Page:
Prior to purchasing my ring light, the main factor that determined where I set-up my classroom was lighting. This is why I highly suggest investing in a small ring light if you plan on teaching and traveling. In the image to the left, you can see that in this example I was forced to set up in front of a door because the only lighting in the room was near this doorway. This meant my wall hangings rested awkwardly on the door and after teaching each day I had to move my entire set-up so that the door could be used as it was intended.



5) The Floor- Not Great Long-Term but Do-Able for a Day or Two

Image of a corner of a small room. A white chair sits in front of a doormat which a computer on it. The wall in front of the chair has 4 wall decorations; a chinese and american flag, a Vipkid sign and an image of animals at the zoo. Surrounding the chair on the floor are an assortment of English flashcards.

The floor is probably one of my least favorite spaces to teach from. It's uncomfortable for long periods of time, your legs cramp up and your computer may rest at an awkward height depending on the chair you have access to and how tall you are. Teaching from the floor is certainly a worst-case scenario and luckily I've only had to do it a few times. Depending on what you have access to in your environment you can rest your computer on a chair, suitcase, or side table. If you have an extra pillow to cushion your bottom, I highly recommend it!







6) Use a Bed as a Table/Desk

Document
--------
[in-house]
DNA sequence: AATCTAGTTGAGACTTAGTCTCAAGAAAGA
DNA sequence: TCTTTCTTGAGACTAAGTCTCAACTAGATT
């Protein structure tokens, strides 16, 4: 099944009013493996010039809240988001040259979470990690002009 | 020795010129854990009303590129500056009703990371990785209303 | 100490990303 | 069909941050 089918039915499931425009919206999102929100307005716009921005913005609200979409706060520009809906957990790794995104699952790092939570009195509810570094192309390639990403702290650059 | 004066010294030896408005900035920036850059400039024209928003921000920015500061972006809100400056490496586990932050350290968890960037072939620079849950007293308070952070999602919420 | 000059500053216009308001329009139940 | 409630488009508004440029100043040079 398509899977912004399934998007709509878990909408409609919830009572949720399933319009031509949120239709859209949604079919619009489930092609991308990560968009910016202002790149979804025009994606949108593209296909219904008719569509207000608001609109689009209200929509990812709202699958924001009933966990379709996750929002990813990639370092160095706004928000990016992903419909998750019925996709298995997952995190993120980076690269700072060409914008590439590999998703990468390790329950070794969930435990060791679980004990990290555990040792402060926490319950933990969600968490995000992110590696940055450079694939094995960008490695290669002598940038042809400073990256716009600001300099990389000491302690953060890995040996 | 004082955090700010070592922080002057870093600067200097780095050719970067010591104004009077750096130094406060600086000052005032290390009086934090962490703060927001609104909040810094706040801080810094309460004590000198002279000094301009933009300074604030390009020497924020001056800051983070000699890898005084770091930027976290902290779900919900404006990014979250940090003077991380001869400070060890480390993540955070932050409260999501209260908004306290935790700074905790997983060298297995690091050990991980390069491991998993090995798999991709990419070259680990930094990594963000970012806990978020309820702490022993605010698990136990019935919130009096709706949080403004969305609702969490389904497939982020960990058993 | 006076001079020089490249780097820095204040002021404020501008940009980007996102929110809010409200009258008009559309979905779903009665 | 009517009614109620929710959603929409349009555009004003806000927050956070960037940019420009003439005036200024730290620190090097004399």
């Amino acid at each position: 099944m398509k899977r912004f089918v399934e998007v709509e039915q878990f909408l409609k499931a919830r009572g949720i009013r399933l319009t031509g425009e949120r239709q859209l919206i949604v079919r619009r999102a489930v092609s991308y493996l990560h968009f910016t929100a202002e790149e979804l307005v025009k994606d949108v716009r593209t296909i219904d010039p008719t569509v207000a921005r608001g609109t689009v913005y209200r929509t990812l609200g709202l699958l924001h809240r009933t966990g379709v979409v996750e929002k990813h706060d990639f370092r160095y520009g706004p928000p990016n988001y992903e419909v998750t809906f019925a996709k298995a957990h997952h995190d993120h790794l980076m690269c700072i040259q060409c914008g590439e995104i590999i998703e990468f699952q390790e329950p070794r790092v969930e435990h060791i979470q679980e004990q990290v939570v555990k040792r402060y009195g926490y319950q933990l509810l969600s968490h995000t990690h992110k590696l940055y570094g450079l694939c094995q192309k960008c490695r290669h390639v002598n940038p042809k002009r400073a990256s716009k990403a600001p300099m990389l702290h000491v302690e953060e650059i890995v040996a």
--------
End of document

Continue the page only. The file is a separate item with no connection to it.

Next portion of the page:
A bed is being used as a desk in this image. A chair sits nestled between the bed and wall with some posters hanging on the wall.

I only ever used a bed as my desk in one Airbnb and it was when I had access to a bed other than the one that I slept in at night. This meant that I could leave my teaching area set-up all day which was a plus. If that hadn't been the case I may have been tempted to find another area to teach from. The one negative side of this set-up was the height of my laptop. Due to a lack of books in the house, and the fact that I was traveling internationally and didn't have my plastic shelf, I, unfortunately, didn't have anything to rest my laptop on. In hindsight, I could have used a pot or another appliance from the kitchen to remedy the situation but at the time I just made do with what I had...and you know what? life continued on, my students didn't mind and in the end, it didn't really matter. If there's one thing that I have learned while teaching and traveling it is that you make the best with what you've got and it's all temporary. At some point, you will move on to a new area and create a new workspace, so try not to sweat the small stuff!


7) The Award for Worst Place to Teach Goes To...The Bathroom

A woman with a slightly distressed face sits on the floor, crammed between the wall and a toilet. She sits cross legged and her laptop rests on the toilet as a workspace with an assortment of English flashcards resting on the floor.

The only place worse than teaching on a floor is when that floor happens to be in the bathroom and the toilet seat becomes your desk. I'm not proud of it, but here you have it folks, (and you may be surprised there are actually lots of online teachers who have also had to teach from the golden throne). Luckily, the apartment I stayed in had two bathrooms so this room became my teaching space and did not function as a bathroom during our stay. Some pluses to teaching from the bathroom; they often have great lighting and a door to separate you from other areas of the house which minimizes background noise and gives you privacy as you teach. Even in the worst of scenarios, there is still good to be had!


So now that I have shared the creative, uncomfortable, and interesting areas I've taught from I'd love to hear your best and worst teaching workspaces! If you've yet to begin your teaching and traveling journey feel free to share your ideal classroom set-up! Comment below!